The InsiderOne Daily Report

  Wednesday, January 10, 2001

Death Of A Real Rock Revolutionary

InsiderOne's Michael Goldberg writes: More people in the U.S. probably saw the New York Times obit for Milan Hlavsa, founder of Czechoslovakian rock band the Plastic People of the Universe, than had previously heard of the group, let alone heard them. That's really too bad, but it's reality. In today's world, such values as integrity and morality often don't seem to matter. Especially in the "entertainment" business, where it's all about being signed to a big record corporation, of which there are five (soon to be four, if BMG and EMI get their way). Making music that fits the current vibe of commercial radio, and making a sexy video. Spending much of your time promoting your "product," instead of working on your art. The Plastic People of the Universe did none of those things. As far as I can tell, they were never signed to any kind of record company, although some albums were released outside Czechoslovakia. They made difficult underground rock music. It sounded like it came from the late '60s, fitting with the work of their heroes: Frank Zappa's Mothers of Invention, Captain Beefheart and the Magic Band, the Velvet Underground, the Doors and some others. They weren't sexy. They never had an opportunity to make a commercial video — although I can't imagine they would have wanted one anyway. They rarely had the opportunity to promote their work, and they don't appear in many books of rock history. That's changing, though, and perhaps Hlavsa's death (from cancer on Jan. 5) will help establish the place of this band — which, for most of its life (1968–1988), existed mostly as a rumor — in history. Hlavsa founded the Plastic People of the Universe (named after the Mothers of Invention song "Plastic People") in September 1968, shortly after the Russians arrived in Prague to install a hard-line communist regime. They intended to make radical music, not political statements. But the group quickly found that artistic freedom was not allowed in a communist country, and they were forced to be political just to make their music. "We felt more like a guerrilla group than a rock 'n' roll band," Hlavsa said in 1989, according to Jon Pareles' excellent Times obit. "We didn't play this role intentionally — it was forced upon us from outside." In the end, this band, which just wanted the freedom to play its music for its country's people, helped bring about the downfall of communism in Czechoslovakia, inspiring playwright Václav Havel to write the human rights manifesto "Charter 77." That in turn led to a movement that resulted in the "Velvet Revolution," and Havel's becoming president of Czechoslovakia. Not bad for a shaggy-haired rock band.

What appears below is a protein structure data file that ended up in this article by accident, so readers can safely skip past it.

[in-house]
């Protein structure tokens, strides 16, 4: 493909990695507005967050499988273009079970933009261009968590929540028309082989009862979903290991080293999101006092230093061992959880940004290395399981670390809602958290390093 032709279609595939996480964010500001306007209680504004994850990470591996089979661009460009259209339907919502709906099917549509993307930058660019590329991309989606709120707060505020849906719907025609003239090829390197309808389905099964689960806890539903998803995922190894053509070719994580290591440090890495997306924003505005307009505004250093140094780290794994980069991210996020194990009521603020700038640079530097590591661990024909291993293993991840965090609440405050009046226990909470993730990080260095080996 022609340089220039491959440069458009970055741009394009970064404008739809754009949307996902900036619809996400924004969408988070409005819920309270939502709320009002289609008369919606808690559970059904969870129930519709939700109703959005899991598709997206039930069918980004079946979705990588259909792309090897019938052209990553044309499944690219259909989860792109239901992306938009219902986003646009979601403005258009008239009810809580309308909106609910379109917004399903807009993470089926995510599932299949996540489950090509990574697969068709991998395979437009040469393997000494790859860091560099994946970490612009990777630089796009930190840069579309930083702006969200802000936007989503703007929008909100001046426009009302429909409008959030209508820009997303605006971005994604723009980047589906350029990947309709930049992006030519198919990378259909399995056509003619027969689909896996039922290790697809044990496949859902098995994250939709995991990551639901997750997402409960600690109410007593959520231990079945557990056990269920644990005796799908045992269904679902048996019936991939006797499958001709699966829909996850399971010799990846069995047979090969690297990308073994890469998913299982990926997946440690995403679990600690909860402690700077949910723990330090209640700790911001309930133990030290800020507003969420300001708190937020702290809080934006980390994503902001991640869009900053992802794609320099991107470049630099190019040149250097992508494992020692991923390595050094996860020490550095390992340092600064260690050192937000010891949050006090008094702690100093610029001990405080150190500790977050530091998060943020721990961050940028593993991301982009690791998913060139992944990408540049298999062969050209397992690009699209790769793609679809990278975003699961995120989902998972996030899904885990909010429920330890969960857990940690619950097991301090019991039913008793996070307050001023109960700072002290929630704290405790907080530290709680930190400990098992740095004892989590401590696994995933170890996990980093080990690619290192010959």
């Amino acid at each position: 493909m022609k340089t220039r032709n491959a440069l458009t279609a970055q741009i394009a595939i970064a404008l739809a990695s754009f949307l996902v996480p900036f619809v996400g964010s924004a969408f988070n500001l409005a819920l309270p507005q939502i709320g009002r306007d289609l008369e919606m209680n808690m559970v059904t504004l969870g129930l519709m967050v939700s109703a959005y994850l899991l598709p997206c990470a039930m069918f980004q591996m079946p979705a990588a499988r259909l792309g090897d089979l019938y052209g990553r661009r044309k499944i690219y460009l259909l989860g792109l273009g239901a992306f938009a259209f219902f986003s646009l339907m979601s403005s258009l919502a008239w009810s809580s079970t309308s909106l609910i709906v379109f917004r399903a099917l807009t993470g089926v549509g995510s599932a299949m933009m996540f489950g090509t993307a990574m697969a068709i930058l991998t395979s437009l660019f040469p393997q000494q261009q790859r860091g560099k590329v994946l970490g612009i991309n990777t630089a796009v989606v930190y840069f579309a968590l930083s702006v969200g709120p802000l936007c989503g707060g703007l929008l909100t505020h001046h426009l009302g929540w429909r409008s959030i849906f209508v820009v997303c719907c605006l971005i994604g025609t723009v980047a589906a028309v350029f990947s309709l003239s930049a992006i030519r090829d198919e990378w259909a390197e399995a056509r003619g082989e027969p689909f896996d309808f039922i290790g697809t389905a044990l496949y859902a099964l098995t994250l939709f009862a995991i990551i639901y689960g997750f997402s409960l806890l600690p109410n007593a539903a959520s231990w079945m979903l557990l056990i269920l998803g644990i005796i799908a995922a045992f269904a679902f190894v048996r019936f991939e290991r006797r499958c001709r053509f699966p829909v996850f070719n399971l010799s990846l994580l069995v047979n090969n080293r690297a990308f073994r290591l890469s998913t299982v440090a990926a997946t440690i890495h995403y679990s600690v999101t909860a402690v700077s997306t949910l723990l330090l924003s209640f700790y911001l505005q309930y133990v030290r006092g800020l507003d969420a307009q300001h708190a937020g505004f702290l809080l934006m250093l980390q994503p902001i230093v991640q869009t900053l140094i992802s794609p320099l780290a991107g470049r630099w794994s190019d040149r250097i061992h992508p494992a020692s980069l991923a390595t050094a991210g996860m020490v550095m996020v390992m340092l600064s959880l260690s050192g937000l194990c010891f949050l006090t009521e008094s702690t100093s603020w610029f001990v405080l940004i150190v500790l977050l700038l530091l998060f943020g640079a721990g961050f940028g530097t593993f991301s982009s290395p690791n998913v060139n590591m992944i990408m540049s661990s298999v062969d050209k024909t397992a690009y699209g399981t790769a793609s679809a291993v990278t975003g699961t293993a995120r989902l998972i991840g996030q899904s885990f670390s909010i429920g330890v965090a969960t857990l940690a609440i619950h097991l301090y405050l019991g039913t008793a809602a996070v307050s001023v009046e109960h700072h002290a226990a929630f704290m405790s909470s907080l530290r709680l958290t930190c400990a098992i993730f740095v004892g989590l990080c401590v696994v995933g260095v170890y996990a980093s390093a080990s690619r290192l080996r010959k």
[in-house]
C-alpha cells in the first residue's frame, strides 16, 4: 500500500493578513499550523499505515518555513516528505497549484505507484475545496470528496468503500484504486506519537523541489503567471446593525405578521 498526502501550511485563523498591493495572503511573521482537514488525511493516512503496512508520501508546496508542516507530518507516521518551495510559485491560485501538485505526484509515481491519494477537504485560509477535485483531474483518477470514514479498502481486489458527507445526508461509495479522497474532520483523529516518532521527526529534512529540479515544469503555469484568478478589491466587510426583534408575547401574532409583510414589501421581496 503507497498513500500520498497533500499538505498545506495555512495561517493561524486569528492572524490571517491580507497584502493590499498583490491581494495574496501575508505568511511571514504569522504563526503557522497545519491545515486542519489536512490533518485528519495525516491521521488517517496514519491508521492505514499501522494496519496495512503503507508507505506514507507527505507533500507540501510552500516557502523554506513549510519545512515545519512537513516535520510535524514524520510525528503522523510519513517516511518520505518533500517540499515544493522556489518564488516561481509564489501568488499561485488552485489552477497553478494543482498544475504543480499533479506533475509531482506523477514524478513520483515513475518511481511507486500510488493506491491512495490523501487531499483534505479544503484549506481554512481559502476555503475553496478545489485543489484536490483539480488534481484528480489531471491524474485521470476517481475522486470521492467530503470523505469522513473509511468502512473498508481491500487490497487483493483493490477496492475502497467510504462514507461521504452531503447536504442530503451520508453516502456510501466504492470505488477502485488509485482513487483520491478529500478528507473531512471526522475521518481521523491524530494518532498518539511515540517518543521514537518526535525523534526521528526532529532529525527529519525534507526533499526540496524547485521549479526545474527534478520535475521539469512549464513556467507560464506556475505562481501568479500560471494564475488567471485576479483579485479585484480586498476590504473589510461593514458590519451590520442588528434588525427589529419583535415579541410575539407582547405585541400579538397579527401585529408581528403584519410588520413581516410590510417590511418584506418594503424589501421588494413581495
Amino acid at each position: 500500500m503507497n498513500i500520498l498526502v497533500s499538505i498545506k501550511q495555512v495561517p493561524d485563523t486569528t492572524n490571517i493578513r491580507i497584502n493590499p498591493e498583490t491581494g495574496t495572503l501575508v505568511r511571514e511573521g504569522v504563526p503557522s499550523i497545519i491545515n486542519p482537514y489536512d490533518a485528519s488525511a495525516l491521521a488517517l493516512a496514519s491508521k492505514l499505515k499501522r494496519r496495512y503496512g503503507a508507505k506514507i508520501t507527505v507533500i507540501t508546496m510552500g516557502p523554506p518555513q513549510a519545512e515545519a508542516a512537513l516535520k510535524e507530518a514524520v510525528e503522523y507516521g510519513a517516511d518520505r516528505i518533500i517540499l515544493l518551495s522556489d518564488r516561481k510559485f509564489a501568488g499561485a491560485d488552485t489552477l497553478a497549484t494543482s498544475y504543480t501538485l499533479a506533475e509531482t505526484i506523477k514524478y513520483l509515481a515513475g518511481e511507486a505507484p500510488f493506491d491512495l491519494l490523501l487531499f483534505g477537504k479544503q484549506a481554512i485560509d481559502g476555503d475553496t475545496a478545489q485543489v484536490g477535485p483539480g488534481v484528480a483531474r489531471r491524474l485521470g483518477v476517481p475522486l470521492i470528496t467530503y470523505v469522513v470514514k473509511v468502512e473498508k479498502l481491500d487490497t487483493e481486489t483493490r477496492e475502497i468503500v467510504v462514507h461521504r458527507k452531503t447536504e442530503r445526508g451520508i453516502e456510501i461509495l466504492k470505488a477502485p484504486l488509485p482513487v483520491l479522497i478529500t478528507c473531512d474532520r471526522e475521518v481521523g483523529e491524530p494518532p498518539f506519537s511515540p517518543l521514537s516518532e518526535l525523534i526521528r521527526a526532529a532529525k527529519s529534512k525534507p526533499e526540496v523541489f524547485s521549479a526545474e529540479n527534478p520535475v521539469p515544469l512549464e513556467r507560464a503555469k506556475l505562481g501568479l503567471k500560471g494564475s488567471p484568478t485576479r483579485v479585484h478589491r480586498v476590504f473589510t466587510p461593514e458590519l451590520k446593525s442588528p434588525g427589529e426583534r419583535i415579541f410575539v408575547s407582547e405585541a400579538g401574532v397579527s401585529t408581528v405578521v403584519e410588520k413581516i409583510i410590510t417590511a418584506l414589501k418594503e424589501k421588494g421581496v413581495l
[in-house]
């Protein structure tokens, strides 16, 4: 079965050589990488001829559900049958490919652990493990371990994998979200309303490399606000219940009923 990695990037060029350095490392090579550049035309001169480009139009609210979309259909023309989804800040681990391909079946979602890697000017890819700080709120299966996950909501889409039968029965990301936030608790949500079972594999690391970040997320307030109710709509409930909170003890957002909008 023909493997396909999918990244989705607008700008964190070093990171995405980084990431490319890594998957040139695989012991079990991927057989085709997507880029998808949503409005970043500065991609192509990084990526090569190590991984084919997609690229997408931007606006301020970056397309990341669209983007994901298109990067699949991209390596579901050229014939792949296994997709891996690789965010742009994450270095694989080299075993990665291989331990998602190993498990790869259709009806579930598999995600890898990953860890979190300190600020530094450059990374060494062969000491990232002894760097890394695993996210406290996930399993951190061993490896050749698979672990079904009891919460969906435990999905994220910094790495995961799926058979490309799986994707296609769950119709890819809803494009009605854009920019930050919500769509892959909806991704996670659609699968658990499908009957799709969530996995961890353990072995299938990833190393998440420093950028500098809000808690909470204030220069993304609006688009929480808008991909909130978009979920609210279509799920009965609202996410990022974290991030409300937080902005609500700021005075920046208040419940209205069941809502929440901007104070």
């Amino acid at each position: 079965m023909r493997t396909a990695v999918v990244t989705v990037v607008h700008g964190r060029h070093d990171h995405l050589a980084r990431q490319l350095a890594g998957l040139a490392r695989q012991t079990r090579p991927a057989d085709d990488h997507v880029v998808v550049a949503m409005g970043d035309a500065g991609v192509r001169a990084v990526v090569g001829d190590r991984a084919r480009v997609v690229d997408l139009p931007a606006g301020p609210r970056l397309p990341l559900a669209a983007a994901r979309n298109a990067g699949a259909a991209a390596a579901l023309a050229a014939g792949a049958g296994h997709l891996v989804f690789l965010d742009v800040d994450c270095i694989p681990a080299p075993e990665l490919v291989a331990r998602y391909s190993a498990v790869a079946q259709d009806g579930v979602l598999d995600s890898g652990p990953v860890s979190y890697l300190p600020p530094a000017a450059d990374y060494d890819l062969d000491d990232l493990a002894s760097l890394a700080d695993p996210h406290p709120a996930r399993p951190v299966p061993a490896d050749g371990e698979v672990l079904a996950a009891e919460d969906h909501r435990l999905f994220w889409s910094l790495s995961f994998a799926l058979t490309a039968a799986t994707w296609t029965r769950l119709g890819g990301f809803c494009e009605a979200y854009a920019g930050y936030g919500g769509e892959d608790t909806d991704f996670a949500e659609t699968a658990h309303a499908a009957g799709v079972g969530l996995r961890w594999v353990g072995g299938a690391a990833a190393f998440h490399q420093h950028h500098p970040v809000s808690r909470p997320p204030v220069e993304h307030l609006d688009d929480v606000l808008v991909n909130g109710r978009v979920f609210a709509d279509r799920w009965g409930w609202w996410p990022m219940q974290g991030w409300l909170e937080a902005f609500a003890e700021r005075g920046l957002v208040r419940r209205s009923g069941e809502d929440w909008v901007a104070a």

Datastream: Calling all music writers! The Fourth Annual International Music Writers Poll has arrived. Rock & Rap Confidential and are currently accepting votes for the top 10 albums of Year 2000, along with comments about the past year in music (i.e., what's your take on such topics as Napster, Eminem or whatever made or destroyed the year for you?). Anyone who actually writes about music can vote; in fact, if you write about music, they really want you to vote. If you're reading this, you're online — so go ahead and email your list of the top 10 albums released in 2000 (along with your comments, if you feel like it) to Be sure to let them know your name, your mailing address and your primary writing outlets. And if you know any other folks who write about music, get the word out to them too. Deadline is no later than January 15, 2001. So there's no time to fool around. Got it?... While the Mekons have no plans to release a new studio album this year, bandmembers have been sifting through live recordings to compile a new CD. No word yet on whether it will be out this year or next. The group's last album, Journey to the End of the Night (released on Quarterstick), was one of the musical highlights of 2000.

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Michael Goldberg is the president of He founded Addicted To Noise in 1994.

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